What Are Soft-Story Buildings?

Soft-story buildings refers to older, wood-frame multi-story buildings that became popular with developers in the fifties and sixties. Soft-story designs became wildly popular in California following World War II and the boom of car ownership. The designs proved to be efficient offering residents an economical solution to housing with the added benefit of tuck-under parking. The wide openings and lack of partition walls on the ground level leaves, soft-story apartments structurally vulnerable in the event of an earthquake.


Due to the large openings of the garage doors and open parking stalls, the building becomes weak, flexible, or otherwise vulnerable. Buildings built before current building codes have a tendency to collapse with enough shake and shock. Soft-story buildings were affected during the Loma Prieta earthquake of 89 and the Northridge earthquake of 94. Some sustained major damage and there were incidents of apartments collapsing.


Oakland and San Leandro Soft-story Inventory

Approximately 140,000 units in 18,000 soft-story apartments exist in the Bay Area. In 2003, experts estimated that soft story buildings will account for two-thirds of uninhabitable in a major Hayward fault earthquake. In 1989, half of the housing lost was caused by the Loma Prieta earthquake. Soft-story apartments still account for a significant portion of residential units putting both tenants and landlords at risk. Protecting soft story buildings from total collapse can both save lives and investment.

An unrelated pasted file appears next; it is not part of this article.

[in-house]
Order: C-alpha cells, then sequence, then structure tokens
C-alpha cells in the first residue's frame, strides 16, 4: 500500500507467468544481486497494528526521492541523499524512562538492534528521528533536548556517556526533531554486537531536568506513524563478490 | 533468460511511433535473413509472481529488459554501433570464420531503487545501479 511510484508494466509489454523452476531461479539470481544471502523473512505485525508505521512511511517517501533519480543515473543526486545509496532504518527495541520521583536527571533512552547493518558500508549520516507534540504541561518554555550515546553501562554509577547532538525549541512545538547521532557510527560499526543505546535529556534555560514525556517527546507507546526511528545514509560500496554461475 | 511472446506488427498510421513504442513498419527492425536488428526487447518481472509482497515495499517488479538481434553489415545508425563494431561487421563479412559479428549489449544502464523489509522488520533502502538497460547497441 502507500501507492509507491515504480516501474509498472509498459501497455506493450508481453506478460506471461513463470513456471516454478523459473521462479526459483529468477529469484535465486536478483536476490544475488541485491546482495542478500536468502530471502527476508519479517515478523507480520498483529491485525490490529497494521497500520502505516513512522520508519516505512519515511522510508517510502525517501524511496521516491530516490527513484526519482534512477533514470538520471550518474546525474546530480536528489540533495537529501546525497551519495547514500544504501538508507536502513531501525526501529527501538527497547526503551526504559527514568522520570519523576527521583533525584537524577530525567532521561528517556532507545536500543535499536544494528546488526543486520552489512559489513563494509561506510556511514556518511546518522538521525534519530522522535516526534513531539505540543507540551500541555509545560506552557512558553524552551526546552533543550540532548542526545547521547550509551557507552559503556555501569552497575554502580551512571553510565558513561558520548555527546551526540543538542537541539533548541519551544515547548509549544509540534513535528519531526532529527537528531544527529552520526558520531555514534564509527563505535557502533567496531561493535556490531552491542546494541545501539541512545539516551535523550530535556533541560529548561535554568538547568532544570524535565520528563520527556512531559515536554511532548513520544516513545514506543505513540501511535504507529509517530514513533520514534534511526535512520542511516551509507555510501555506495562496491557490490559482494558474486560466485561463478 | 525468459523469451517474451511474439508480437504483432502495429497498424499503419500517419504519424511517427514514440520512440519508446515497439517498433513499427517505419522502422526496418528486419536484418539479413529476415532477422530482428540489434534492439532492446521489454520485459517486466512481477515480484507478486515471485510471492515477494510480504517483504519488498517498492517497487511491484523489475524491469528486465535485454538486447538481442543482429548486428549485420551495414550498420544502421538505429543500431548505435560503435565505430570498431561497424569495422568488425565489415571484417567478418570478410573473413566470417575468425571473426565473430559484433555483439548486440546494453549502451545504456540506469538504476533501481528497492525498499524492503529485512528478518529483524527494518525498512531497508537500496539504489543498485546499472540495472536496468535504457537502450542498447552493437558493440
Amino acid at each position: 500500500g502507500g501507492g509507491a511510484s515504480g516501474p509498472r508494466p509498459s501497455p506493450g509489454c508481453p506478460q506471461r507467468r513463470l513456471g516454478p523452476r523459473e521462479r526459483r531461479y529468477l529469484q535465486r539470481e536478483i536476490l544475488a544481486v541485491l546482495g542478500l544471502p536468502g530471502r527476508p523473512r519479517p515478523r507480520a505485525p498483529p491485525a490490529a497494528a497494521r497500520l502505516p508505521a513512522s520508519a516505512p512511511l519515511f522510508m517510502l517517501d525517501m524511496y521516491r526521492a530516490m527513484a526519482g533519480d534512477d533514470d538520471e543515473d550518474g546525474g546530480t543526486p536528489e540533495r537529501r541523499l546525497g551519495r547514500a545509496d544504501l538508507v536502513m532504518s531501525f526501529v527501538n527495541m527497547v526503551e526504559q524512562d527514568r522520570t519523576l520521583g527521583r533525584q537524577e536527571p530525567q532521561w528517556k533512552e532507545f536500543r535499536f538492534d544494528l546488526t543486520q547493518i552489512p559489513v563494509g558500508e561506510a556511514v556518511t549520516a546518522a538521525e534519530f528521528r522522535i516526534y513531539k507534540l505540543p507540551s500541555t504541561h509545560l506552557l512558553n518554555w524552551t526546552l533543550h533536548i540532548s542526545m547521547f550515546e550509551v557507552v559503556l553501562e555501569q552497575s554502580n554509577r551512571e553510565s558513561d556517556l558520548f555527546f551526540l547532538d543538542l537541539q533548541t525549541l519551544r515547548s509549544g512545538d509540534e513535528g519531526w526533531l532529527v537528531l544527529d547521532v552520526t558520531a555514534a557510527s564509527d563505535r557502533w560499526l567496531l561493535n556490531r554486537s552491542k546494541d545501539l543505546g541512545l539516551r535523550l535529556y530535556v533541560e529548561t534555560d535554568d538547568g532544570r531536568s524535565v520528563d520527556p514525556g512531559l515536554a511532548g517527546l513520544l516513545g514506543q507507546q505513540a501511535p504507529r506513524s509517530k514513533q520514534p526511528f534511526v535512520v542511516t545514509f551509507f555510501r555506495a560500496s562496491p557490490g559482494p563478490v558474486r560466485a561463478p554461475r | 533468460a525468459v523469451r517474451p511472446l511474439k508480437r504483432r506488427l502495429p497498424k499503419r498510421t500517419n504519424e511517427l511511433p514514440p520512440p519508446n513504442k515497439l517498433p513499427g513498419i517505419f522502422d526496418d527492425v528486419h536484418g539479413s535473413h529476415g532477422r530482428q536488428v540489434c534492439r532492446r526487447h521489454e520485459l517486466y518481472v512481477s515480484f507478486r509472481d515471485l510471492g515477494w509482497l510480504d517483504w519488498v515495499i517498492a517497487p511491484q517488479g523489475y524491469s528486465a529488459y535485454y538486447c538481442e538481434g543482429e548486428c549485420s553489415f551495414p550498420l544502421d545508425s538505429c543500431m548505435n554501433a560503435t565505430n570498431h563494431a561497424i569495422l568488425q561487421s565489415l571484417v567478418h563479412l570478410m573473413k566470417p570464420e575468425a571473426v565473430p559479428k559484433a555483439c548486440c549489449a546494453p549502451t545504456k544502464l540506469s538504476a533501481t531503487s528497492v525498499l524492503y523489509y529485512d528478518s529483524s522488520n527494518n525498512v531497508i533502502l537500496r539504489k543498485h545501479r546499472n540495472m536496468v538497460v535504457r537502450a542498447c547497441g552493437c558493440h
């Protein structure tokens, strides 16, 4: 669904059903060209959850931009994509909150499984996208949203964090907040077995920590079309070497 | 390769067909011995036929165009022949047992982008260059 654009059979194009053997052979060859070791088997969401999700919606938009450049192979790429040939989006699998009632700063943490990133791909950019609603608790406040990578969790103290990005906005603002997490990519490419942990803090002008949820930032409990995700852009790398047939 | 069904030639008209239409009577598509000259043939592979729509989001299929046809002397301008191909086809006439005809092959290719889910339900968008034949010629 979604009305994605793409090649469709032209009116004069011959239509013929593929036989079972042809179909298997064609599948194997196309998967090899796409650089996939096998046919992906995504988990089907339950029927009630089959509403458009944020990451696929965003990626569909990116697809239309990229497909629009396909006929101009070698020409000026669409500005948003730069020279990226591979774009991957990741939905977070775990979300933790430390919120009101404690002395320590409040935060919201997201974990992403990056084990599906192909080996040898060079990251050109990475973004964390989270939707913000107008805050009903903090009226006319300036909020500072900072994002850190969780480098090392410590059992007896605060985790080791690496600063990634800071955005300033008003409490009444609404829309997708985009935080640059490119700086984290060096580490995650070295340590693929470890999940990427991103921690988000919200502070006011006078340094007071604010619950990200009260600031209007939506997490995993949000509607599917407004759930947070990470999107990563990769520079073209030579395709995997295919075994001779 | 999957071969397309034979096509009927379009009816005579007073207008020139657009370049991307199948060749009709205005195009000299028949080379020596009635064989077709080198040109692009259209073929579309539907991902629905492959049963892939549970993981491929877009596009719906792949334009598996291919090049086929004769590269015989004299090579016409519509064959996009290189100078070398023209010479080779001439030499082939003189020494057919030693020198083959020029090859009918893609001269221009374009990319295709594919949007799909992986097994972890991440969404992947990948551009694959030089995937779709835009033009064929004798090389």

San Francisco and Berkeley have already recognized soft-story buildings as a problem and have passed mandatory retrofit ordinances. I suspect Oakland, San Leandro, and the South Bay will soon follow suit. Seismic retrofits are important in potentially saving lives and your investment in an apartment, yet they place a significant financial burden on property owners and impacts the profitability of an apartment. Municipalities will have to balance safety and costs when implementing policies in future soft-story ordinances. Particularly in rent control cities such as Oakland, retrofit projects that can cost anywhere from $50,000 to $200,000 may be prove to be challenging for private investors.